To catch the boat to the platform, we had to get up and out before the hotel breakfast buffet was open. So we found a local cafe, downed some Italian coffee & croissants, and headed off to the Institute. The day was spent fiddling with a contrary sonde system that seemed to do everything wrong. First the receiver seemed not to work, then it worked. The computer worked at first, then it quit. One sonde got off, but quit shortly after we launched it. It's my guess that, amongst other things, there was too much electronic noise from instruments & transmitters on the platform; we could not get a good signal from the sondes even after they launched and got away from the platform. We left on the return trip that afternoon, had a meeting in the Institute to plan the next day's activities, and wound up dining with the Italian scientists at Da Sandro Pizzeria, just outside the gate to the institute, in San Polo on Campiello di Meloni.
Wednesday, April 4, 2001
This was satellite overflight day. We took the morning boat out to the platform, but the weather was uncooperative. To many clouds made using the radiometer too much of a problem, with no automated drive, as it would compete for attention with the contrary sonde system (besides, the platform has an automated CIMEL radiometer working, that we were going to compare with). We wound up launching one sonde, and recording the data by hand since the recording computer didn't work. It was quite a hassle, but at least we got something. After the return trip, we got together with the Italians on Lido Island again, this time for dinner at Al Passatore, not far from the bus-boat station. We stayed out much too late, eating & going over the day's activities at the several sites. We got to bed nigh on to midnight, but we had to meet the water taxi outside the hotel at 5:30 AM to get to the airport.
Thursday, April 5, 2001
Time to go home. We met the water taxi at 5:30 AM and rode to the airport. It was 8:16 AM when we lifted off for the flight to Paris (Alitalia flight 368 scheduled to take off at 8:05 AM), where Mike met his family for a vacation in France, and I caught the flight back to L.A. with all the equipment (United Airlines flight 937). The plane touched down at LAX 17 hours and 31 minutes after takeoff from Venice.
This was my first trip to Italy, and of course I have no idea when or if I will go again. I think the thing that impressed me the most quickly was the Italian approach to food. It was good everywhere, in big & little restaurants, and in local taverns. Furthermore, nobody ever asked if you were done, and they never brought a check to the table until & unless you asked for it. You can go into a restaurant or tavern in Venice and sit there until they close, and nobody really cares. I guess the most pleasant example of this was Monday evening at Captain Hook's. We sat there for hours, and just watched Venice go by. The experience seems to be what I would expect in a small town, rural environment; the people were all quite sociable, and you could tell they were all used to the routine.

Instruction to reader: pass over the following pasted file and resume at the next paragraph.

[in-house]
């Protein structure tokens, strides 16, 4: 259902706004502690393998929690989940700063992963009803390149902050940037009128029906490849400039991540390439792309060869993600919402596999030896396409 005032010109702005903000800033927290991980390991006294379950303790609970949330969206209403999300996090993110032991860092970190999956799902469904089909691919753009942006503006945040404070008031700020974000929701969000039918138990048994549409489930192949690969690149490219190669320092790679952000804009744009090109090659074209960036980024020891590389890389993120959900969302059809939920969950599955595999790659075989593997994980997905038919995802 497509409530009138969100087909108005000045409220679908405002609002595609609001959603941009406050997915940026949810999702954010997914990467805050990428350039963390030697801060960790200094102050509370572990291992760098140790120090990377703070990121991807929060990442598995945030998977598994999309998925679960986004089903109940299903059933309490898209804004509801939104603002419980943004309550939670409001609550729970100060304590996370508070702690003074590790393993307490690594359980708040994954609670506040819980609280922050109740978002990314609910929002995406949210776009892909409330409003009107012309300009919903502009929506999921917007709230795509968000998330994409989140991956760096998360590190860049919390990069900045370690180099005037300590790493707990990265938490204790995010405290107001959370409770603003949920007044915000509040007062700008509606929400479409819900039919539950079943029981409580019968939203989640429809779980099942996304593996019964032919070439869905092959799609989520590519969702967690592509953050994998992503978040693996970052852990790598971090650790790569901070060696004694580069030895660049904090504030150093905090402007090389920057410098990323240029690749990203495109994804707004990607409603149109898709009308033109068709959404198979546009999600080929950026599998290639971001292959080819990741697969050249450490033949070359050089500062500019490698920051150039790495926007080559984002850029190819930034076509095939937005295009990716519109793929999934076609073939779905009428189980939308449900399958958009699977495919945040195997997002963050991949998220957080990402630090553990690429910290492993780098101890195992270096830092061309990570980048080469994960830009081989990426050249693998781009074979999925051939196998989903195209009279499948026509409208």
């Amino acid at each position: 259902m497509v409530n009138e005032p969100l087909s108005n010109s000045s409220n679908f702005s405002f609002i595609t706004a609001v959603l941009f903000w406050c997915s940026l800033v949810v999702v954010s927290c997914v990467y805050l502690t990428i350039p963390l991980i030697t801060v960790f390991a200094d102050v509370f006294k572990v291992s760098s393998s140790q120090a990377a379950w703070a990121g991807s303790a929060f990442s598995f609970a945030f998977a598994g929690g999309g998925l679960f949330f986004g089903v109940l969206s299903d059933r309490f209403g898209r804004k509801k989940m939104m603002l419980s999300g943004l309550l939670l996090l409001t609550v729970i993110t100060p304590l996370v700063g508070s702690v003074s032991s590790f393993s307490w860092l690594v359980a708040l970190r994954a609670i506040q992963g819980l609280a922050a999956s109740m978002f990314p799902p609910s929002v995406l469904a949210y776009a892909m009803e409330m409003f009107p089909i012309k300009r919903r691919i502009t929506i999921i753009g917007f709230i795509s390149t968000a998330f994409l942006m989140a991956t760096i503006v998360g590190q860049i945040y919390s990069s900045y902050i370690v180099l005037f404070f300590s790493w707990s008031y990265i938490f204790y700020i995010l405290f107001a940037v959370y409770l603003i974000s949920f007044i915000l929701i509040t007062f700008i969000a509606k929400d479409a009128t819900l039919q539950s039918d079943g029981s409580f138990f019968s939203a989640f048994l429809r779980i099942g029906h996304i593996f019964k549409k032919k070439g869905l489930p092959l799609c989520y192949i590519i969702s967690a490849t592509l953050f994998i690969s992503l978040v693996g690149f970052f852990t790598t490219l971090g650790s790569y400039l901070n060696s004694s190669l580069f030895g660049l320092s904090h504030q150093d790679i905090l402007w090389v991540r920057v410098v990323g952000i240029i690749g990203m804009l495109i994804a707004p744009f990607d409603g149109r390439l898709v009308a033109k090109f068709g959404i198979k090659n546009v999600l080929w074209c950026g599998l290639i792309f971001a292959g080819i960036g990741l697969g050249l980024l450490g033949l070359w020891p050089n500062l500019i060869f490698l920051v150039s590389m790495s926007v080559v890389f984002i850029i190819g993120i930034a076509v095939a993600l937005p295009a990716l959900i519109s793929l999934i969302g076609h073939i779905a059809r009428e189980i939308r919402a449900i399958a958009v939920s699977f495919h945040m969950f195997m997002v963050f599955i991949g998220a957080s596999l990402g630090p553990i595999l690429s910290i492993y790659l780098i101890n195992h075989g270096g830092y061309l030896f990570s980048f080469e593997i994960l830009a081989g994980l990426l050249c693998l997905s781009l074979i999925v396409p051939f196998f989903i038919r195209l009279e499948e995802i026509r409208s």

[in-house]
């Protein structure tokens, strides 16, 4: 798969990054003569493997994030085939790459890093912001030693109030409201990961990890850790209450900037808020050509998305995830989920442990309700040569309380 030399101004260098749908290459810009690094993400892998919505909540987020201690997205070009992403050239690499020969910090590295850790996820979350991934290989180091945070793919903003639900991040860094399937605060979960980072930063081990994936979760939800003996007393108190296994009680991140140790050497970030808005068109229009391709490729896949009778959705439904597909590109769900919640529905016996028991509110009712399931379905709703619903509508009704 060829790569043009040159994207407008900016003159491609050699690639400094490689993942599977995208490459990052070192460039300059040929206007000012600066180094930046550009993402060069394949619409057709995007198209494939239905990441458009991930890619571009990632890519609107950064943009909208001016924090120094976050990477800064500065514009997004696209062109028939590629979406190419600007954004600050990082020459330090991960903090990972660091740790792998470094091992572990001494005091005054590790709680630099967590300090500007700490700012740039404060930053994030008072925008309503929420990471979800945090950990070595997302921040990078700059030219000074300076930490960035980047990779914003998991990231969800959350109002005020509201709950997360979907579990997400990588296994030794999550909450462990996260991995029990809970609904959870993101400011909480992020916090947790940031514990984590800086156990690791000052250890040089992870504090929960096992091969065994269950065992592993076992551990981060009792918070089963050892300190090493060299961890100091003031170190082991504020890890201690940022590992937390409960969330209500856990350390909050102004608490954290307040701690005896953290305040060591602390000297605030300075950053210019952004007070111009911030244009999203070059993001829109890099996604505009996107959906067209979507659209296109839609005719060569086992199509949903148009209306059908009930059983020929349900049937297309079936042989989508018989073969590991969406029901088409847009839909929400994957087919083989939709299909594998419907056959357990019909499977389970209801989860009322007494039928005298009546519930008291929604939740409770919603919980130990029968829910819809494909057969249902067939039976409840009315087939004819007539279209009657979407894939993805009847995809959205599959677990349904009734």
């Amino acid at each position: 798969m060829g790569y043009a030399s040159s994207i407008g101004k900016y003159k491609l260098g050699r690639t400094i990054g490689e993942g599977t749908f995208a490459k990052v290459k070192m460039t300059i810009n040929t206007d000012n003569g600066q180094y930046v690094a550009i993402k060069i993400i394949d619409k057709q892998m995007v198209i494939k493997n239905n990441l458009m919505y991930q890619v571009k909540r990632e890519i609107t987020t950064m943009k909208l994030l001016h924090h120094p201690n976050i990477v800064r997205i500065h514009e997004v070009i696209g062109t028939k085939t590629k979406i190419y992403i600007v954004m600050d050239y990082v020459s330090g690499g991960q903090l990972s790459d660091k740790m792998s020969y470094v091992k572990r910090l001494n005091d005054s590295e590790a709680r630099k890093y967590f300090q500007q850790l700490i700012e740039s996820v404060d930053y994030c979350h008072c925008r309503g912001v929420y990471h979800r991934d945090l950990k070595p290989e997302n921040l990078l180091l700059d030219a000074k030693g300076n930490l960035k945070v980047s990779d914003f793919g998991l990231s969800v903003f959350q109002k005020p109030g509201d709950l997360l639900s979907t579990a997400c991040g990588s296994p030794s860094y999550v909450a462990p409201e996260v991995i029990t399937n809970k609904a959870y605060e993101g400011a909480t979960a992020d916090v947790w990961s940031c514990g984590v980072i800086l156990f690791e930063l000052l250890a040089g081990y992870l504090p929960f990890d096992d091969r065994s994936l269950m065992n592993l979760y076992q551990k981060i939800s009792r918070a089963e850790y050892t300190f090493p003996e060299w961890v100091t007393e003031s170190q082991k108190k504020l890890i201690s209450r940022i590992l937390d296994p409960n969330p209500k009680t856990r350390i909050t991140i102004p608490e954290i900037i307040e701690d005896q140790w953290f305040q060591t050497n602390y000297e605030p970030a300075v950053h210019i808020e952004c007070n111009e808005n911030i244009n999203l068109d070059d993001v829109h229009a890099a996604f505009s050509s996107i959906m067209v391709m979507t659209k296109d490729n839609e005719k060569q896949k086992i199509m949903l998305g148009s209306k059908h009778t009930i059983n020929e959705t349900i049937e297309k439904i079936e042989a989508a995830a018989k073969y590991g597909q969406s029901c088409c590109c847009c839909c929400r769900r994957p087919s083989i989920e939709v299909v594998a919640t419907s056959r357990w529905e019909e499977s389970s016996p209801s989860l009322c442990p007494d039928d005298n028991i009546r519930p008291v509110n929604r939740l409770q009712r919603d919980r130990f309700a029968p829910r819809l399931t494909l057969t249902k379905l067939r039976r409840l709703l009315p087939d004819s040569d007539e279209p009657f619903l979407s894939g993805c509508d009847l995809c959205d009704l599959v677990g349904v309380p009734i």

As cities go, Venice itself certainly seemed exotic compared to Los Angeles. You have to remember that the canals are not just a tourist attraction, but really are a large part of the "streets of Venice". There are no cars, so you either walk or ride a boat. The boats on the canal come in the same variety as do cars & trucks on any street. There were taxis, private boats, gondolas for the tourists, delivery boats (we saw the mail man & the milk man), and I saw one ambulance boat on an emergency run. Around the Grand Canal it seems roomy enough, perhaps, but Venice on average is very crowded. The buildings are small, the rooms are small, the shops are small, the walkways are narrow, and the side canals can be barely wide enough for small boats to pass each other. Homes open onto the canals, and there are boats parked out front, just like cars parked on a street.
Here are the photo links. More will appear as I have time to create more pages. Unless otherwise indicated, all pictures were taken with a Sony Mavica MVC-FD85 digital camera, which records images as JPEG files on a 3.5-inch floppy (the Sony page does not mention the FD85, so maybe it's obsolete already, but the FD87 is much the same). In all cases I left the image size set to 640x480, and the images are reproduced here at full size, directly as recorded by the camera with no modifications. The camera is advertised as "1.3 megapixels", although the larges image size supported of 1280x960 is closer to 1.2 megapixels. I have looked at these images on my computer with the Netscape browser, and with XV, and on another computer using an older version of Netscape. In all 3 cases the pictures look different; there isn't much I can do about it if they don't look right on your computer.